Fair Grounds Base Ball Park’s Last Game

Fair Grounds Base Ball Park By Patrick Lopez ~ As advertised earlier this year for the February 20, 2016 dedication of the old park's location as an historical Houston site.

Fair Grounds Base Ball Park
By Patrick Lopez
~ As advertised earlier this year for the February 20, 2016 dedication of the old park’s location as a historical Houston site.

 

Fair Grounds Base Ball Park’s Last Game

Here’s how the Galveston Daily News reported a now more appreciated iconic moment in Houston baseball history with only a mild notation and no fanfare on July 2, 1904. Historical appreciation for the importance of the moment, especially by our fifty-miles-away neighboring Galveston media, simply wasn’t present beyond the minimal allowance that this “was the last game at the park”:

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ANOTHER GAME FORFEITED.

Houston Won the Game Played with Beaumont.

Special to The News.

Houston, Tex., July 1. – Houston this afternoon took another game forfeited by Beaumont under the decision of Secretary Farrell. The Beaumont club did not appear at the park and the decision went to Houston. The other game was played, and was won by Houston on the good work of Sorrell in the box. The visitors got only one hit off him. The team gave him strong support. This was the last game at the park.

~ Galveston Daily News, July 2, 1904

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Houston defeated Beaumont in the actual last game played on July 1, 1904, with pitcher Sorrell of Houston throwing a complete game, 1-hit, 3-0 shutout of Beaumont. The actual appearance of the above scripted article, complete with the box score, follows this notation. Thanks again to Darrell Pittman for providing the Pecan Park Eagle with this classic reminder that the significance of most detail matters in history serves best over the low flame grill of time. Even today, details are not so microwavably  apparent in the moment that some would hope to have us believe they should be. Maybe some things of far greater frame, like the assassinations of Lincoln or JFK, the tragedy of “911”, and, in sports, even the last night incredible comeback of LeBron James and the Cleveland Cavaliers in the NBA Finals are obviously significant in the near moment of their occurrences, but little nuts and bolts matters that hold together the history fabric of a long-time process, like the growth and development of baseball in Houston, are much slower to relish appreciation for their less obvious contributions, if at all.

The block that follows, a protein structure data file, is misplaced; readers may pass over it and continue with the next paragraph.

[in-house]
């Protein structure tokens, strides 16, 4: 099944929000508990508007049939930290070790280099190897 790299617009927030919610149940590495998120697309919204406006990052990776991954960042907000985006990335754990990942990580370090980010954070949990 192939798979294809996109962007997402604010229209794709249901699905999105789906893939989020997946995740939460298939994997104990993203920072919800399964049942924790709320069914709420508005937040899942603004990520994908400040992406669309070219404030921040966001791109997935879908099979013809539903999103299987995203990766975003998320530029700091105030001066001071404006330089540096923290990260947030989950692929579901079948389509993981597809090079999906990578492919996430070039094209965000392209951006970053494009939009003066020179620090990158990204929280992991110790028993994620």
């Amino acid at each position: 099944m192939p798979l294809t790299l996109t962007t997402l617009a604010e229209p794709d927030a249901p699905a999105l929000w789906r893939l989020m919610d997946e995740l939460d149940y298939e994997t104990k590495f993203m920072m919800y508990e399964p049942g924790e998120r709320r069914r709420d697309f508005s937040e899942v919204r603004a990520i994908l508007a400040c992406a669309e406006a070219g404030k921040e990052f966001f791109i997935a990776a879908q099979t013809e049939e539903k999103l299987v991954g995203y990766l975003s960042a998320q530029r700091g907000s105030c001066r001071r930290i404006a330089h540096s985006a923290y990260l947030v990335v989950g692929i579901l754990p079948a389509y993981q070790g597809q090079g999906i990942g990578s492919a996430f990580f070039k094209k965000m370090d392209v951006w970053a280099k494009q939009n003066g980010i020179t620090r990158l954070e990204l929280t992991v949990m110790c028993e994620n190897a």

The variably referenced ball park at the corner of Travis and McGowen, south of downtown Houston, was formally dedicated by the name “Fair Grounds Base Ball Park” as a historical site on February 20, 2016. A permanent plaque was installed at the SE corner of the Milam and McGowen intersection. Mike Vance of the Harris County Historical Commission served as Master of Ceremonies for the Saturday morning ceremony that also represented support from the State of Texas Historical Commission. It was nicely attended by a good showing of local baseball history supporters.

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"Buffalo Walking" (at Fair Grounds Base Ball Park) ~ a more lyrical view of the venue By Patrick Lopez

“Buffalo Walking”
(at Fair Grounds Base Ball Park)
~ a more lyrical view of the venue
By Patrick Lopez